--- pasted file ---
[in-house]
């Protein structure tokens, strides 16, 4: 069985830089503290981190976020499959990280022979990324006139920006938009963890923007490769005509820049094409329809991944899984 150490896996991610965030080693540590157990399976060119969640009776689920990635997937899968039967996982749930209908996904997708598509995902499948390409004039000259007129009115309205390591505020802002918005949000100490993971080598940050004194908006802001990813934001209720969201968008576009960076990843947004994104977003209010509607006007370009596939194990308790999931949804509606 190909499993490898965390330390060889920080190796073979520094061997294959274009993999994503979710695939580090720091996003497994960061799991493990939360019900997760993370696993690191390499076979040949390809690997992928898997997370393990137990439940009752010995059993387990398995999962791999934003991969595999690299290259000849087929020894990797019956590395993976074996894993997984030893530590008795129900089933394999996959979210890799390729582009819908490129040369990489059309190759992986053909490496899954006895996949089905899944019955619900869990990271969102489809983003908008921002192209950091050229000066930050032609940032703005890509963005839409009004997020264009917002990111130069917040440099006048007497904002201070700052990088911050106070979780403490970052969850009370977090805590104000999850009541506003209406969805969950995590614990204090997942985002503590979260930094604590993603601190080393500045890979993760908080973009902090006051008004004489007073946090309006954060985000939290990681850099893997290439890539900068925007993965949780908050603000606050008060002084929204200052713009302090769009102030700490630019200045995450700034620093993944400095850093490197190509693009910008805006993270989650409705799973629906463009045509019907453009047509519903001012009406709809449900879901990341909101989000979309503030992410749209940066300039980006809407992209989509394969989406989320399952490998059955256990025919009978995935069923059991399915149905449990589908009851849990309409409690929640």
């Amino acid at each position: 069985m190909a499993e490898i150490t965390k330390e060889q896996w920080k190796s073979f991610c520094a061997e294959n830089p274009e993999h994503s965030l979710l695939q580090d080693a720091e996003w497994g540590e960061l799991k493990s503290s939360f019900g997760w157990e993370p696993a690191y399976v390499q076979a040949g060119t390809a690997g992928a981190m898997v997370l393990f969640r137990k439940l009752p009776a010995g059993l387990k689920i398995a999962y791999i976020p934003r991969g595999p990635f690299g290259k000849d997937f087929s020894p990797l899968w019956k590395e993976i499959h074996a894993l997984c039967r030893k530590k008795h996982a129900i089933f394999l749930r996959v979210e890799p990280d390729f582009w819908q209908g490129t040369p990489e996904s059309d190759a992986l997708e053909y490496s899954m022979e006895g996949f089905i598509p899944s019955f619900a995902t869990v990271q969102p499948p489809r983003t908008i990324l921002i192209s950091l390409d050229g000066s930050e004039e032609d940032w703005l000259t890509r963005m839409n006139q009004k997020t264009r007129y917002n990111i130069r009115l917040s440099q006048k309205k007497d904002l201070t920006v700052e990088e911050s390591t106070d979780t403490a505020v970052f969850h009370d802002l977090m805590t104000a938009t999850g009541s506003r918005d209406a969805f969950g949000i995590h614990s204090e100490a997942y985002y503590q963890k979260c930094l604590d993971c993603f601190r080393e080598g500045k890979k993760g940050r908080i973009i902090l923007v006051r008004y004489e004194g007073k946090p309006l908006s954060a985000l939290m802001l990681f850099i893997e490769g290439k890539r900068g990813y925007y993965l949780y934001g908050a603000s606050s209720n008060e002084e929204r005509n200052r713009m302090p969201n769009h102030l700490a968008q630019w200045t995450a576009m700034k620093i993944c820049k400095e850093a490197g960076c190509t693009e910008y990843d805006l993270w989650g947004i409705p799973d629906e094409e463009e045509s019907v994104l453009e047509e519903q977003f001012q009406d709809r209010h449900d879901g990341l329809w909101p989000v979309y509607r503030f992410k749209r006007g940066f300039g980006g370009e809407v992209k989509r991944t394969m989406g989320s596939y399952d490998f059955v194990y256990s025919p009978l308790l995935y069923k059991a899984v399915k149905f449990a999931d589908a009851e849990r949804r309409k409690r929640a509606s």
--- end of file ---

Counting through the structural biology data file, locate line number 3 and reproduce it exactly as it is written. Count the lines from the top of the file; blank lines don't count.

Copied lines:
């Amino acid at each position: 069985m190909a499993e490898i150490t965390k330390e060889q896996w920080k190796s073979f991610c520094a061997e294959n830089p274009e993999h994503s965030l979710l695939q580090d080693a720091e996003w497994g540590e960061l799991k493990s503290s939360f019900g997760w157990e993370p696993a690191y399976v390499q076979a040949g060119t390809a690997g992928a981190m898997v997370l393990f969640r137990k439940l009752p009776a010995g059993l387990k689920i398995a999962y791999i976020p934003r991969g595999p990635f690299g290259k000849d997937f087929s020894p990797l899968w019956k590395e993976i499959h074996a894993l997984c039967r030893k530590k008795h996982a129900i089933f394999l749930r996959v979210e890799p990280d390729f582009w819908q209908g490129t040369p990489e996904s059309d190759a992986l997708e053909y490496s899954m022979e006895g996949f089905i598509p899944s019955f619900a995902t869990v990271q969102p499948p489809r983003t908008i990324l921002i192209s950091l390409d050229g000066s930050e004039e032609d940032w703005l000259t890509r963005m839409n006139q009004k997020t264009r007129y917002n990111i130069r009115l917040s440099q006048k309205k007497d904002l201070t920006v700052e990088e911050s390591t106070d979780t403490a505020v970052f969850h009370d802002l977090m805590t104000a938009t999850g009541s506003r918005d209406a969805f969950g949000i995590h614990s204090e100490a997942y985002y503590q963890k979260c930094l604590d993971c993603f601190r080393e080598g500045k890979k993760g940050r908080i973009i902090l923007v006051r008004y004489e004194g007073k946090p309006l908006s954060a985000l939290m802001l990681f850099i893997e490769g290439k890539r900068g990813y925007y993965l949780y934001g908050a603000s606050s209720n008060e002084e929204r005509n200052r713009m302090p969201n769009h102030l700490a968008q630019w200045t995450a576009m700034k620093i993944c820049k400095e850093a490197g960076c190509t693009e910008y990843d805006l993270w989650g947004i409705p799973d629906e094409e463009e045509s019907v994104l453009e047509e519903q977003f001012q009406d709809r209010h449900d879901g990341l329809w909101p989000v979309y509607r503030f992410k749209r006007g940066f300039g980006g370009e809407v992209k989509r991944t394969m989406g989320s596939y399952d490998f059955v194990y256990s025919p009978l308790l995935y069923k059991a899984v399915k149905f449990a999931d589908a009851e849990r949804r309409k409690r929640a509606s």